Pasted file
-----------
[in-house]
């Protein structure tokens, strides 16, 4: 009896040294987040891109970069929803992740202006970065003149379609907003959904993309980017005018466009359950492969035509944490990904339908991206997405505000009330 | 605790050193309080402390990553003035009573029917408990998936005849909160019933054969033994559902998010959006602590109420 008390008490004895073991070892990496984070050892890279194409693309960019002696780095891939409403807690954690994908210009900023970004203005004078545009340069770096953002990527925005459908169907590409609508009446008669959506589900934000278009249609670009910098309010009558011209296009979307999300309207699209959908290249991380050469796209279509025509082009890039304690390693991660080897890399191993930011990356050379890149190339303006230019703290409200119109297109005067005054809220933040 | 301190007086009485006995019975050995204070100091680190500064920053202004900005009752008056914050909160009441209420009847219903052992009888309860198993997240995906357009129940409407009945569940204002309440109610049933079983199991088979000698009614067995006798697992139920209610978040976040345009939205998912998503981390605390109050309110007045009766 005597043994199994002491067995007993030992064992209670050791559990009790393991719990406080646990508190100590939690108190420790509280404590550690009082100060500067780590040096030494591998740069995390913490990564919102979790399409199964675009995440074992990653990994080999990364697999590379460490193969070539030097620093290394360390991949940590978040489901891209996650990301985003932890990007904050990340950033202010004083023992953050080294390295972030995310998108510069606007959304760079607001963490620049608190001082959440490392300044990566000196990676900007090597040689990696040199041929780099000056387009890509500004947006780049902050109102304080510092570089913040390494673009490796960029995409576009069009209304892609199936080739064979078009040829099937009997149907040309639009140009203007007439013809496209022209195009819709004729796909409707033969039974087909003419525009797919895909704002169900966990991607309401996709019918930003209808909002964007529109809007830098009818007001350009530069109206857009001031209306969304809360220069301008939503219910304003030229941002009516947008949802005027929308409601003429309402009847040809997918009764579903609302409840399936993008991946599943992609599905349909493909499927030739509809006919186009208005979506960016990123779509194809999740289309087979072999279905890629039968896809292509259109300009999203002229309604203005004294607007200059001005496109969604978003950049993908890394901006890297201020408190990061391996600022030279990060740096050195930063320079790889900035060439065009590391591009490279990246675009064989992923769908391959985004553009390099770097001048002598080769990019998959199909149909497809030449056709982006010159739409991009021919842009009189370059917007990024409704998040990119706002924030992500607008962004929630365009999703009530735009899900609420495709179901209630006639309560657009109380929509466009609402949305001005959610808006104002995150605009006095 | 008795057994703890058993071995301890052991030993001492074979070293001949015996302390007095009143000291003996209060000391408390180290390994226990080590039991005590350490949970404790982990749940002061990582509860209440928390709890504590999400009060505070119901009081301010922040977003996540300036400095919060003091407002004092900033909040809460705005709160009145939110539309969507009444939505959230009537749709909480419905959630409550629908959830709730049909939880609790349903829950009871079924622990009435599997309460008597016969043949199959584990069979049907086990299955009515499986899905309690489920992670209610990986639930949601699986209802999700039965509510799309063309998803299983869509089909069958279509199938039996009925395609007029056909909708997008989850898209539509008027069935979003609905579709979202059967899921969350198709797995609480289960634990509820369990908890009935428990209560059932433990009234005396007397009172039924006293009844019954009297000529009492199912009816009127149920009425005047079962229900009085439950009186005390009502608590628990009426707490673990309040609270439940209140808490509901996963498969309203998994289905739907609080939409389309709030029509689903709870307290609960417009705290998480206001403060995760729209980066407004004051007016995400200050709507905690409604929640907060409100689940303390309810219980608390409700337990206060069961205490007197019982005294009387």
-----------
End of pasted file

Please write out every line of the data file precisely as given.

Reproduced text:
[in-house]
């Protein structure tokens, strides 16, 4: 009896040294987040891109970069929803992740202006970065003149379609907003959904993309980017005018466009359950492969035509944490990904339908991206997405505000009330 | 605790050193309080402390990553003035009573029917408990998936005849909160019933054969033994559902998010959006602590109420 008390008490004895073991070892990496984070050892890279194409693309960019002696780095891939409403807690954690994908210009900023970004203005004078545009340069770096953002990527925005459908169907590409609508009446008669959506589900934000278009249609670009910098309010009558011209296009979307999300309207699209959908290249991380050469796209279509025509082009890039304690390693991660080897890399191993930011990356050379890149190339303006230019703290409200119109297109005067005054809220933040 | 301190007086009485006995019975050995204070100091680190500064920053202004900005009752008056914050909160009441209420009847219903052992009888309860198993997240995906357009129940409407009945569940204002309440109610049933079983199991088979000698009614067995006798697992139920209610978040976040345009939205998912998503981390605390109050309110007045009766 005597043994199994002491067995007993030992064992209670050791559990009790393991719990406080646990508190100590939690108190420790509280404590550690009082100060500067780590040096030494591998740069995390913490990564919102979790399409199964675009995440074992990653990994080999990364697999590379460490193969070539030097620093290394360390991949940590978040489901891209996650990301985003932890990007904050990340950033202010004083023992953050080294390295972030995310998108510069606007959304760079607001963490620049608190001082959440490392300044990566000196990676900007090597040689990696040199041929780099000056387009890509500004947006780049902050109102304080510092570089913040390494673009490796960029995409576009069009209304892609199936080739064979078009040829099937009997149907040309639009140009203007007439013809496209022209195009819709004729796909409707033969039974087909003419525009797919895909704002169900966990991607309401996709019918930003209808909002964007529109809007830098009818007001350009530069109206857009001031209306969304809360220069301008939503219910304003030229941002009516947008949802005027929308409601003429309402009847040809997918009764579903609302409840399936993008991946599943992609599905349909493909499927030739509809006919186009208005979506960016990123779509194809999740289309087979072999279905890629039968896809292509259109300009999203002229309604203005004294607007200059001005496109969604978003950049993908890394901006890297201020408190990061391996600022030279990060740096050195930063320079790889900035060439065009590391591009490279990246675009064989992923769908391959985004553009390099770097001048002598080769990019998959199909149909497809030449056709982006010159739409991009021919842009009189370059917007990024409704998040990119706002924030992500607008962004929630365009999703009530735009899900609420495709179901209630006639309560657009109380929509466009609402949305001005959610808006104002995150605009006095 | 008795057994703890058993071995301890052991030993001492074979070293001949015996302390007095009143000291003996209060000391408390180290390994226990080590039991005590350490949970404790982990749940002061990582509860209440928390709890504590999400009060505070119901009081301010922040977003996540300036400095919060003091407002004092900033909040809460705005709160009145939110539309969507009444939505959230009537749709909480419905959630409550629908959830709730049909939880609790349903829950009871079924622990009435599997309460008597016969043949199959584990069979049907086990299955009515499986899905309690489920992670209610990986639930949601699986209802999700039965509510799309063309998803299983869509089909069958279509199938039996009925395609007029056909909708997008989850898209539509008027069935979003609905579709979202059967899921969350198709797995609480289960634990509820369990908890009935428990209560059932433990009234005396007397009172039924006293009844019954009297000529009492199912009816009127149920009425005047079962229900009085439950009186005390009502608590628990009426707490673990309040609270439940209140808490509901996963498969309203998994289905739907609080939409389309709030029509689903709870307290609960417009705290998480206001403060995760729209980066407004004051007016995400200050709507905690409604929640907060409100689940303390309810219980608390409700337990206060069961205490007197019982005294009387």